Cindy Wodetski and Susie Sigmier went to Chile.  Everyone got their drivers' licenses, breezed the Freeze, went to the New Place, threw water balloons and looked for woodsies.

     School started again and the class of '68 were juniors--upperclassmen.  Remember mocking the freshmen, watching guys in our class play varsity, and planning for Homecoming?  Our float, "The Way to Get Ahead", tied with the sophomores for first place.  Remember decorating the Queen's throne and how proud we were of it until it blew away?  J. Butler was here and so were J.B. passes.  Rosemary and Carmen were here.

     We had a big hayride, and the Fog appeared.  We tobogganed, skiied and hiked all winter in about 4 feet of snow.  New Year's Eve was as "unremembered" as ever.  In January semesters came and so did Mr. Mack.  Goldie moved back.  Susie Sigmier moved to Texas.  "Love Rides the Rails" was presented. Remember the can-can girls and Buxom Buella Belle?   The first turn-about, Euqehtocsid, was held.  Remember how short our mini skirts seemed then?  Coketail parties helped liven things up.  Easter vacation came early and spring never came.  "Parties while babysitting" became popular.  Remember when we all had sunburned faces?  School elections were held and we planned the "political overthrow".  We began planning for the prom, "The Streets of Verona". Remember the many long hours we spent painting murals and trying to transform the fieldhouse into something romantic?  We didn't believe it would turn out to be as beautiful as it did.  Graduation came and now we were seniors.  Remember how great we thought it would be?  Summer was one big party.  Carmen and Rosemary left.  The weather was crummy and there wasn't one decent woodsie, but there were some pretty good picnics.  Kitty and Heinz came.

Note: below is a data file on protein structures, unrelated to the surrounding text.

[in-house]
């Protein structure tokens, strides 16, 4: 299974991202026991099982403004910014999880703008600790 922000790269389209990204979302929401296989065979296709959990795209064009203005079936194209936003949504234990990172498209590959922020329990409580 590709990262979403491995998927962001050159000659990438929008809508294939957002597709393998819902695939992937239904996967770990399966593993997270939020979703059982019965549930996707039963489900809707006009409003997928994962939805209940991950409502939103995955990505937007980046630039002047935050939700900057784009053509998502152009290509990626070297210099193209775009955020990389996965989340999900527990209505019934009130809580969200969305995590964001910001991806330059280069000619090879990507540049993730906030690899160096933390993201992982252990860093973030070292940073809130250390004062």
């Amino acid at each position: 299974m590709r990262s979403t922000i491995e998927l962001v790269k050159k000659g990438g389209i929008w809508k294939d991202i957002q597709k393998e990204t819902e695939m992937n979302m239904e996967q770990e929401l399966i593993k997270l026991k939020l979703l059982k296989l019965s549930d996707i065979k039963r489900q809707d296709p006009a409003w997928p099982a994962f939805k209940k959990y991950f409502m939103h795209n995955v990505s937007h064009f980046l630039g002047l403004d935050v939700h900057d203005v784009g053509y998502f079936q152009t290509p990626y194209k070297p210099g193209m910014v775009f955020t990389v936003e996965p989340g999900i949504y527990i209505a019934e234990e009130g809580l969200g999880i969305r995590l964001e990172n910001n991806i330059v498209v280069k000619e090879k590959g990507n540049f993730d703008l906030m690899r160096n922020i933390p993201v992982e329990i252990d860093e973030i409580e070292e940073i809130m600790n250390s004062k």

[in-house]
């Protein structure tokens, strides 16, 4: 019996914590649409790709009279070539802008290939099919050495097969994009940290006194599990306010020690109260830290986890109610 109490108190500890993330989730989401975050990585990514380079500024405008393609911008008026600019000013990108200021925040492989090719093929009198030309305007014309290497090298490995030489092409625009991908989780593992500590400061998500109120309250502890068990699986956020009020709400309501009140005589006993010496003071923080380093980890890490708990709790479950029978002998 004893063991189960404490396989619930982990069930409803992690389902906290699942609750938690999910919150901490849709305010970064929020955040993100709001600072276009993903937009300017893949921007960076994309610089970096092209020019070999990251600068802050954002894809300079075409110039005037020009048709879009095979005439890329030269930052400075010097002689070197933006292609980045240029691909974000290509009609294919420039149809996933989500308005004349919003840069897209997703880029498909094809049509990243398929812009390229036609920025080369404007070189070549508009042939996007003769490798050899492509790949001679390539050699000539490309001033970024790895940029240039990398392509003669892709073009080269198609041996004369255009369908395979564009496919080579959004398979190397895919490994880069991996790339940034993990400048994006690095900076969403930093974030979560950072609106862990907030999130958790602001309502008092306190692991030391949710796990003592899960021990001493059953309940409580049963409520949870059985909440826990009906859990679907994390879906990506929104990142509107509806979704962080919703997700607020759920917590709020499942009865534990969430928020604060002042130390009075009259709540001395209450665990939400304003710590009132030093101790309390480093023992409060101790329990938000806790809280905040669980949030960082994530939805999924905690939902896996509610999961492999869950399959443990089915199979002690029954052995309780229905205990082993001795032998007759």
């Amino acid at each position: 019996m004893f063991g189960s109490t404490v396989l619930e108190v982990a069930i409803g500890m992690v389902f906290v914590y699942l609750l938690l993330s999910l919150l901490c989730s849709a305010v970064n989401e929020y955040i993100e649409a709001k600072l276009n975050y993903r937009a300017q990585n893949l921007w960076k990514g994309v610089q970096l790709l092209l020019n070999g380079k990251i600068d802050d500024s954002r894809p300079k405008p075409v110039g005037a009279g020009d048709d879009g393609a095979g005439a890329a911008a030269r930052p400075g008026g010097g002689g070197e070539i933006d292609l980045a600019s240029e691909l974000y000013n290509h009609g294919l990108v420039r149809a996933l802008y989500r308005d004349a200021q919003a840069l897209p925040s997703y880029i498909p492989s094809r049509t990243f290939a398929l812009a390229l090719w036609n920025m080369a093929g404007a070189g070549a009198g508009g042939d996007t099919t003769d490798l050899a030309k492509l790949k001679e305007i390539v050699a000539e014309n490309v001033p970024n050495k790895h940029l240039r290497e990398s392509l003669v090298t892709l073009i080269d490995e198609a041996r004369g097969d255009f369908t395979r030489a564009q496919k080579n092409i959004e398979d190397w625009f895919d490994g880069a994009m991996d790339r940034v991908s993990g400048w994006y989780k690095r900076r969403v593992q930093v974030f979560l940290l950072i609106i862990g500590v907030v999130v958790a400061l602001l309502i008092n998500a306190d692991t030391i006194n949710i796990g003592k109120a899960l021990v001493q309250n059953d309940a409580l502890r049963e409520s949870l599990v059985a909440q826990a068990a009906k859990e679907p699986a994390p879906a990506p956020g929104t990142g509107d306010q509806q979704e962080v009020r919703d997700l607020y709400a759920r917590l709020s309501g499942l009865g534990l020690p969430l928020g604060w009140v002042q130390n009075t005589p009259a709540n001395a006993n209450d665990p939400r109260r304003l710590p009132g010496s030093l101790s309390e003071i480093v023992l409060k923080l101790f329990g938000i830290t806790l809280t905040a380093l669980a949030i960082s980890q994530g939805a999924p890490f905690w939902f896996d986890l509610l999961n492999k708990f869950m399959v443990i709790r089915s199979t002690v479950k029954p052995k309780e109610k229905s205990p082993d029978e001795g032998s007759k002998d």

School started sooner than we'd hoped and we started our senior year with mixed feelings.  We thought it would be great being on top, but remember the disappointment?  Homecoming came soon and we chose Carol Parrish as our Queen.  Remember Atley Atlas in his (?) bathing suit?  Our float, "Kick the 'L out of Livertyville" didn't win any prizes, but we liked it.  We planned and decorated the fieldhouse for "Tigerdelic".  A psychodelic atmosphere made it a great dance.  Remember "Mr. Golbeck?"

     Our football team wasn't spectacular, but we had fun going to games.  National became the place to work.  All the senior girls were in love with the sex symbol and the Duke of Earl.  Remember Earl's birthday party and his balloons?  College days and college week-ends became popular.  Remember when a certain senior girl was pinned? - 'scuse me!

     Remember our flower seance and our Halloween costume party?  Remember when Rog danced with Stella and Phial was a big "mama"?  Twister was the game.

     Remember the first powder-puff basketball game and how it almost turned into a cross between football and wrestling?  Go Rene - Smash Padhe!

     Remember the trucks at Sadie and when the speechlesses were around?  Remember parties at Huey's?  Do you remember New Year's Eve?

     " '68 is great" came next and school started again.  We were on our last lap.  Remember how excited we were when we ordered our graduation announcements?  Remember helium balloons and plastering people with oatmeal at the Honor Society Fair?  The second turn about was held and was termed the best dance yet.  Remember the before dinners and after parties, and everyone bugalooing all over to the sounds of the Chi-Tones?  Remember when Co lost her hair and everyone sang Christmas Carols?  Grape Juice rules!

     Remember when wedding bells chimed in the senior class?  Kids started counting the school days left.  Easter vacation came finally.  Remember the big picnic in Zion?  School started again too soon and everyone started planning for the prom at Pheasant Run.  Graduation announcements came in.  Senior class day and the gym jam whirled by.  The senior dinner was held May 13 at Floyd's.  Remember the high spirits and the impromptus?  Remember when teachers threw water on people?

     Remember the unofficial Senior ditch day?  Remember the day of the great black-out?

     There are only 3 days now.  Last week the prom left us with a definite memorable event of our high school years.  Next Friday, as we sit together for the last time in CLCHS's fieldhouse, think of the future, but keep a "handkerchief bundle of remembers" in your heart.

 

 

Seniors Will "Assets"

     Since it is only a matter of days before the Class of '68 leaves the halls of C.L. for the last time, they have offered to leave some things behind in the form of a "will".